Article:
Drive-Up Voting at SPHS

A Sun Prairie poll worker accepted a ballot from a motorist at the City of Sun Prairie’s only polling location at Sun Prairie High School, 888 Grove St., on Tuesday April 7. Voters could cast ballots one of three ways: by drive-up voting (above), walk-in dropping off absentee ballots, or in-person voting. The city will consolidate its polling locations to the high school again for the Aug. 11 primary, and offer the same voting options, according to City Clerk Elena Hilby.

The City of Sun Prairie will have one polling place at Sun Prairie High School for the Tuesday, Aug. 11 primary, thanks to action taken during a special July 10 meeting of the Sun Prairie City Council.

Alders voted 7-0 during the 11-minute meeting to approve an ordinance consolidating the city’s eight polling places into one for the partisan fall primary despite written comments against consolidation, two in favor, and others from individuals pledging to assist the city by working at the polls.

City Clerk Elena Hilby said in a memo to the council that she was concerned with the COVID-19 pandemic that there may not be a sufficient number of poll workers to staff eight polling stations for the partisan primary which will feature just one contest between Andrew McKinney and Melissa Sargent for the District 16 Senate seat.

“I fully support this move,” wrote Sun Prairie resident Mark Brehmer. “I encourage the city to work with the school district to do the same in November. Considering the recent courtesies shown the district regarding site plans, public streets, and impact fees, I would hope, given nearly four months notice, a plan could be developed collaboratively.”

“I support the move. The April election went very well due to the actions of the clerk,” wrote city resident Bill Dunlop. “It is my opinion that the election held at the high school can be done successfully. The city should publicize absentee balloting and organizations willing to provide transportation for those in need as part of the notice of the change.”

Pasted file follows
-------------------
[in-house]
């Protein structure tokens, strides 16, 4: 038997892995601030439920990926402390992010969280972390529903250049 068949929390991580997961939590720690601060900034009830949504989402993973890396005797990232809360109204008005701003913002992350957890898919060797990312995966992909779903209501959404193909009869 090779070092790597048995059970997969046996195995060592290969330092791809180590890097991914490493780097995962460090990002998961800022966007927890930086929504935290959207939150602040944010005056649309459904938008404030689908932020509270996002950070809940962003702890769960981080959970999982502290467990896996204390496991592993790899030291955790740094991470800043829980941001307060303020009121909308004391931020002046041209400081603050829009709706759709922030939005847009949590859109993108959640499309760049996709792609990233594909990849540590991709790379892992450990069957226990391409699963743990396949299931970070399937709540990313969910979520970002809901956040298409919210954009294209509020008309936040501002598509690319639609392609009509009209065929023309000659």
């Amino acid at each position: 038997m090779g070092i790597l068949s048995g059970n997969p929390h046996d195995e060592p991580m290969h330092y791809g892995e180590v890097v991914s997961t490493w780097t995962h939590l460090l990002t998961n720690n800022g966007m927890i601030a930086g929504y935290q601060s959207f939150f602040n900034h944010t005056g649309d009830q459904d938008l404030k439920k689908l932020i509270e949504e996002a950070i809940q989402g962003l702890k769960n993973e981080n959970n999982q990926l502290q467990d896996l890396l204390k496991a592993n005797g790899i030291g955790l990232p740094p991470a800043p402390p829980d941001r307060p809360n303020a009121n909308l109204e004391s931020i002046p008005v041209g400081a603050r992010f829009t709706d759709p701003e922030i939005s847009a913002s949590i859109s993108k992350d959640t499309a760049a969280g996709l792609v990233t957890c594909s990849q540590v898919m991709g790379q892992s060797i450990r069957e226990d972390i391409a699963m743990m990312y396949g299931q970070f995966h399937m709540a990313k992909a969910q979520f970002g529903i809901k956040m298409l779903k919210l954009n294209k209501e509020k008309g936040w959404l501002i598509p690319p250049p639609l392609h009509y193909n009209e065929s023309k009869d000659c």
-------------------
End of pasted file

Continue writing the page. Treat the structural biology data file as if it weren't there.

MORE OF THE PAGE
“Keep multiple voting locations. It would be a bad situation if people have to stand in line at one location,” wrote Sun Prairie resident Thomas McConnell. “People will wonder who their local officials are who allowed this.”

“If polling places are going to be consolidated into one, there needs to be more advocacy to receive absentee ballots to reduce the number of people at one location,” wrote city resident Caitlin Schmidt. “I would also like to volunteer to help at the polls, to make this easier.”

“I adamantly oppose consolidating eight polling places into one! This will cause people to stand in long lines, long wait time, traffic issues, and would be impossible to practice social distancing if that is still required. Inclement weather could also cause people to stay home. This will do nothing but discourage people especially the elderly from voting due to an obvious long wait time. This is a horrible idea. I would suggest putting the word out throughout Sun Prairie for more poll worker volunteers. I would volunteer, myself to be a poll worker,” wrote city resident Anne Cutsinger.

Hilby emphasized that in-person absentee balloting will be available at the Sun Prairie Public Library, 1350 Linnerud Drive; and the Sun Prairie Municipal Building, 300 E Main St., for the Aug 11 primary.

And, Hilby said, the city will facilitate drive-up, in-vehicle curbside voting for the primary at the high school, located at 888 Grove St., in addition to in-person opportunities for voters to cast their ballots.

Hilby said the clerk’s office also encourages city voters to vote absentee if possible.

Voters can request an absentee ballot be mailed to them using MyVote.WI.Gov. Once a request is received in the clerk’s office, a ballot is mailed out within 24 hours. Completed absentee ballots can be mailed or dropped off to the City Clerk’s office, which is located on the first floor of the Sun Prairie Municipal Building at 300 E. Main St. The deadline to return an absentee ballot is 8 p.m. on Election Day, Aug. 11.

Some alders praised the idea of consolidating to one polling place for the Aug. 11 primary, and encouraged the city to be thinking about possible solutions for the November presidential election.

District 4 Alder Al Guyant said with only one Democratic contested race for State Senate that there will probably just a three to four percent turnout. “So this is a really good decision to go down to one polling place,” he added.

Four polling places in November?

Hilby said she believed COVID-19 will still be widespread in November, and plans to propose to the council that the city consider staffing four polling places — instead of eight — for the November election. She said she plans to come to a council meeting in August or September to finalize November polling location planning.

The city is also seeking poll workers for upcoming elections; interested residents may apply online at or by sending an email to

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